After pressure from activists and politicians for more than two years, the Los Angeles Police Department declared that they have eliminated the backlog in rape kit testing. Mayor Antonio Villaraigosa and Police Chief Charlie Beck announced that the LAPD has finally examined the 6,000 pieces of DNA evidence that languished in LAPD storage freezers for years. This evidence, which includes semen, blood, hair or other genetic materials, can help identify perpetrators of sexual assault by matching the DNA to felons in law enforcement databases.
Needless to say, the fact that these kits were not being tested was a source of outrage within the women’s advocacy community. A few years ago, a Human Rights Watch report castigated the LAPD for failing to act. The LAPD explained that their understaffed labs were running far behind, an excuse that was wholly unacceptable. Finally, though, according to the LA Times,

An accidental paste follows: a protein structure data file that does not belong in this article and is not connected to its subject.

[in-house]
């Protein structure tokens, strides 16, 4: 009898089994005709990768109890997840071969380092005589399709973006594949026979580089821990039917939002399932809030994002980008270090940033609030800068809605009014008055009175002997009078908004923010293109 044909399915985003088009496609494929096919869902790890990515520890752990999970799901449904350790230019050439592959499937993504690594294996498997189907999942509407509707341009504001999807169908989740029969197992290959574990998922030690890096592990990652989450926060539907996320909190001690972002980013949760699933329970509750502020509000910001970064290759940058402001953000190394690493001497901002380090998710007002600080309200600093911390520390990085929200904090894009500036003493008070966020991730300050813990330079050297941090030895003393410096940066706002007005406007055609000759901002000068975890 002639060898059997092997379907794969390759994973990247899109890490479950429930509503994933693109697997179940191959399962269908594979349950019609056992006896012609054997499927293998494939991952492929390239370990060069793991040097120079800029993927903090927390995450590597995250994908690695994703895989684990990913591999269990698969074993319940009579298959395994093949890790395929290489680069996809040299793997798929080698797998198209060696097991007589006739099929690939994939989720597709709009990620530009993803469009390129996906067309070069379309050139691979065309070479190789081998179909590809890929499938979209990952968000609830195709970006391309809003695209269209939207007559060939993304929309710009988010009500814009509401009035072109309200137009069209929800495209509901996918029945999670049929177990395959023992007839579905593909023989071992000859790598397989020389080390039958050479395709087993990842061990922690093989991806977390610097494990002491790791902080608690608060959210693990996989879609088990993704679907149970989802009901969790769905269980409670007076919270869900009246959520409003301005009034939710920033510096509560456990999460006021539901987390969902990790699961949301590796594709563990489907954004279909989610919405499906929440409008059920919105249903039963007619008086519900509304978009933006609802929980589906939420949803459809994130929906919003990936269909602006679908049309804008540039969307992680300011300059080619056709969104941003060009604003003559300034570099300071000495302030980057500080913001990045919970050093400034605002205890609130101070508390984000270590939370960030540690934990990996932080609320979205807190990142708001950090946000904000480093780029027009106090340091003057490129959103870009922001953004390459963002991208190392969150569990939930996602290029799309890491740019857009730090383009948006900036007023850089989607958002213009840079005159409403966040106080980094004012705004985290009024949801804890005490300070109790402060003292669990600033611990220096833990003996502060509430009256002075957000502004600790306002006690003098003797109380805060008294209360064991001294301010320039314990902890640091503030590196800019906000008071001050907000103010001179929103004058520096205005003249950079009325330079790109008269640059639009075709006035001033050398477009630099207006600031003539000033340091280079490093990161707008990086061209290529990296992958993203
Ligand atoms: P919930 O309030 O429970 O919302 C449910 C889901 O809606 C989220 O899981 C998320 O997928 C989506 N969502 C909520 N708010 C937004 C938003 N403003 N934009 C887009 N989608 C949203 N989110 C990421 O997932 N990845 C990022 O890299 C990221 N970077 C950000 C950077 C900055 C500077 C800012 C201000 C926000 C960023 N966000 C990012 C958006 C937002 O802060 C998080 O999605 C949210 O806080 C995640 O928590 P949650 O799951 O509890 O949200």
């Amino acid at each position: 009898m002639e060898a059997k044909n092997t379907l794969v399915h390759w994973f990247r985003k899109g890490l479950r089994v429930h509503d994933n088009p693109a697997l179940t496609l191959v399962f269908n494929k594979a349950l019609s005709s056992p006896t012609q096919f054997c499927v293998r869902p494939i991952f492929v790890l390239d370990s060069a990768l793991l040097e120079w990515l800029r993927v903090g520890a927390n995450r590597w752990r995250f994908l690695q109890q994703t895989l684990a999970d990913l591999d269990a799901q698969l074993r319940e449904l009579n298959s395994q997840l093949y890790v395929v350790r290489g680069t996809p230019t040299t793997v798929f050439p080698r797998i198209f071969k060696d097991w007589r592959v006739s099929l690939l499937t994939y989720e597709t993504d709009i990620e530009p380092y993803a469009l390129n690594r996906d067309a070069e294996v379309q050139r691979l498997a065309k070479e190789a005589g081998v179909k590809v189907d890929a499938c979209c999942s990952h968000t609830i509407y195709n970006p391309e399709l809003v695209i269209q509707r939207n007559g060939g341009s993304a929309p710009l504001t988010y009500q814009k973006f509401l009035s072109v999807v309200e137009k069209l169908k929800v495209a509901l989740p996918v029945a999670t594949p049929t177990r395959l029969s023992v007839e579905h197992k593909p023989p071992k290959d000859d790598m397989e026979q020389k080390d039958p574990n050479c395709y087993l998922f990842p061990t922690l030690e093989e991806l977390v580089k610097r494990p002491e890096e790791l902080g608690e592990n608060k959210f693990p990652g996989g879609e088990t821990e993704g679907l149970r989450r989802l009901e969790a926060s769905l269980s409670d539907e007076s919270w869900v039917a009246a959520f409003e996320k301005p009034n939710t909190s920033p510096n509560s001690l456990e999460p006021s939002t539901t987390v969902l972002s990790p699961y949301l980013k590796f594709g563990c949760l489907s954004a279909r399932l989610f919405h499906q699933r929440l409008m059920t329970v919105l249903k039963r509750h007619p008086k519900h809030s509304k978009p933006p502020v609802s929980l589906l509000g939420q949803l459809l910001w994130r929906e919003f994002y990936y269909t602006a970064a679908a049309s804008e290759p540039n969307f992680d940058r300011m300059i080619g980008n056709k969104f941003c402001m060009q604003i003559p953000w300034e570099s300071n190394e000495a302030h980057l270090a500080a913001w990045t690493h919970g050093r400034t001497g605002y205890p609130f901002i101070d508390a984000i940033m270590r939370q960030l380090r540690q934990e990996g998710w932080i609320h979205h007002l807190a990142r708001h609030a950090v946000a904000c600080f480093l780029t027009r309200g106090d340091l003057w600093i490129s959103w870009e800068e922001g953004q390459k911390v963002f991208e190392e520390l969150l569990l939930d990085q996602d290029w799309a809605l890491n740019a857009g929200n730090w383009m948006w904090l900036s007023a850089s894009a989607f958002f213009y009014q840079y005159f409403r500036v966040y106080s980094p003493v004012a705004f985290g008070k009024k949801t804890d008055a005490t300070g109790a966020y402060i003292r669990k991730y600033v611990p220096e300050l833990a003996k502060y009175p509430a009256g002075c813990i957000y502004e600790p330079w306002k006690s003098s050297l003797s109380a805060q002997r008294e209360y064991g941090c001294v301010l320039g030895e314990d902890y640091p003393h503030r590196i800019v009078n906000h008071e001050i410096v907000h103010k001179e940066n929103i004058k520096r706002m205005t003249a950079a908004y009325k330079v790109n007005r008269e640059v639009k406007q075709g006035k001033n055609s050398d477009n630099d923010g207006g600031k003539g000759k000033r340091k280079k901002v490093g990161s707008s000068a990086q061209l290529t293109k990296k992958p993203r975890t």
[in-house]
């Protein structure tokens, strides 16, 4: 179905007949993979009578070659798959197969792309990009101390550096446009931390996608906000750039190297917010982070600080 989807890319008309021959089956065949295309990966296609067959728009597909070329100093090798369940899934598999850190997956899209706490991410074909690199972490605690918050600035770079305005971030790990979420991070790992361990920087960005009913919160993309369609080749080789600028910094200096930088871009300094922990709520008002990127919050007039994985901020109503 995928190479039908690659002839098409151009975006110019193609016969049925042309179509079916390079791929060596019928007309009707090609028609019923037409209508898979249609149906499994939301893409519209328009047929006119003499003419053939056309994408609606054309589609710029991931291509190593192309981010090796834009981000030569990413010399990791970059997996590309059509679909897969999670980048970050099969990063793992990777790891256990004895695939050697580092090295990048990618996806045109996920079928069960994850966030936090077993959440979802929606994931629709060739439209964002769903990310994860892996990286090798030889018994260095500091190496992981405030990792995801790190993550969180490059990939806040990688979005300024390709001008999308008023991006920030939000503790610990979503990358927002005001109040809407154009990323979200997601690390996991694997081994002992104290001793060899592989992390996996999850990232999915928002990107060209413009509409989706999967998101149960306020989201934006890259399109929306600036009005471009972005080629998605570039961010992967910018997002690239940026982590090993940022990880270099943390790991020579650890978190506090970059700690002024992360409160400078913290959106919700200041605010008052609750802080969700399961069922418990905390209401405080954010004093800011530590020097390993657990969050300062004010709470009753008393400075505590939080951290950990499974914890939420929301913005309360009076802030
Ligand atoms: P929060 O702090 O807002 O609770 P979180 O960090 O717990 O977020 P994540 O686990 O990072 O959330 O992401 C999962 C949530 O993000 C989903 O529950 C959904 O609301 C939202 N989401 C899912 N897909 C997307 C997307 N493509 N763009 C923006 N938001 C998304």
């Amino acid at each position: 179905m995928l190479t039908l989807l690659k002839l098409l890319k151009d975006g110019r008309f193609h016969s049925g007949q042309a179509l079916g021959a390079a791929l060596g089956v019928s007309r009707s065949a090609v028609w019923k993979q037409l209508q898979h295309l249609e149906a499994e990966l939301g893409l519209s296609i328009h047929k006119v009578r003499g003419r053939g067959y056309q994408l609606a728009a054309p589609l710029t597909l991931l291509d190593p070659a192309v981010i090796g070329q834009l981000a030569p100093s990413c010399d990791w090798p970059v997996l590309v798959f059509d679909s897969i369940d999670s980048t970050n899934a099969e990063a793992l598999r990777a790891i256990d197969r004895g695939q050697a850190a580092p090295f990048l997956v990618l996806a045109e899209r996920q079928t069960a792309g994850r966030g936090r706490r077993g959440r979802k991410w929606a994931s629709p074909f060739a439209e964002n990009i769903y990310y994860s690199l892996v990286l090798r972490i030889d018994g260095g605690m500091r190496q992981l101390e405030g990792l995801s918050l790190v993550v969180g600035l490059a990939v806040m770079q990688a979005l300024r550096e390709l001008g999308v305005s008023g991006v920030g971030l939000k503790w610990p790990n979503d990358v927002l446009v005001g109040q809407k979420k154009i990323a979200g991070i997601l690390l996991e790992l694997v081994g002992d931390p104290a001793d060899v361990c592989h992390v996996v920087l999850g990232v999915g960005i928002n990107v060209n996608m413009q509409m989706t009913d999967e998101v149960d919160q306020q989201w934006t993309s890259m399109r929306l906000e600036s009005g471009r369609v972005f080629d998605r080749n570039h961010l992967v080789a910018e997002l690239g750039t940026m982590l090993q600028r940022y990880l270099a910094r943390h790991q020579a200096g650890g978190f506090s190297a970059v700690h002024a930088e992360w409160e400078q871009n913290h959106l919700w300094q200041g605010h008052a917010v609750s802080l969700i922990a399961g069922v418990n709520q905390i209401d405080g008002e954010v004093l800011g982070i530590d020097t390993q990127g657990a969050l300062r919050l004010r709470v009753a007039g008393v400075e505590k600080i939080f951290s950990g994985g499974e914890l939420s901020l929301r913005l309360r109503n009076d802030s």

“Police officials cobbled together several million dollars in federal grants, public funds and private donations to cover the costs of outsourcing the testing to private labs. The mayor and police officials also pressed the City Council for permission to set aside funds to add more analysts to the LAPD’s lab despite a citywide hiring freeze.”
Mayor Villaraigosa pledged that such a situation will never occur in Los Angeles again. “For every sexual assault evidence kit, there is an individual — a mother, a daughter, a friend — who rightfully deserves justice,” he said. “We recognize that there is still a lot of work to accomplish.”
It’s wonderful that these kits were finally tested, but I’m not completely hopeful yet. The fact that it took years of pressure before the LAPD saw fit to process this evidence does not bode well for its commitment to testing rape kits in the future.
Photo from Flickr.
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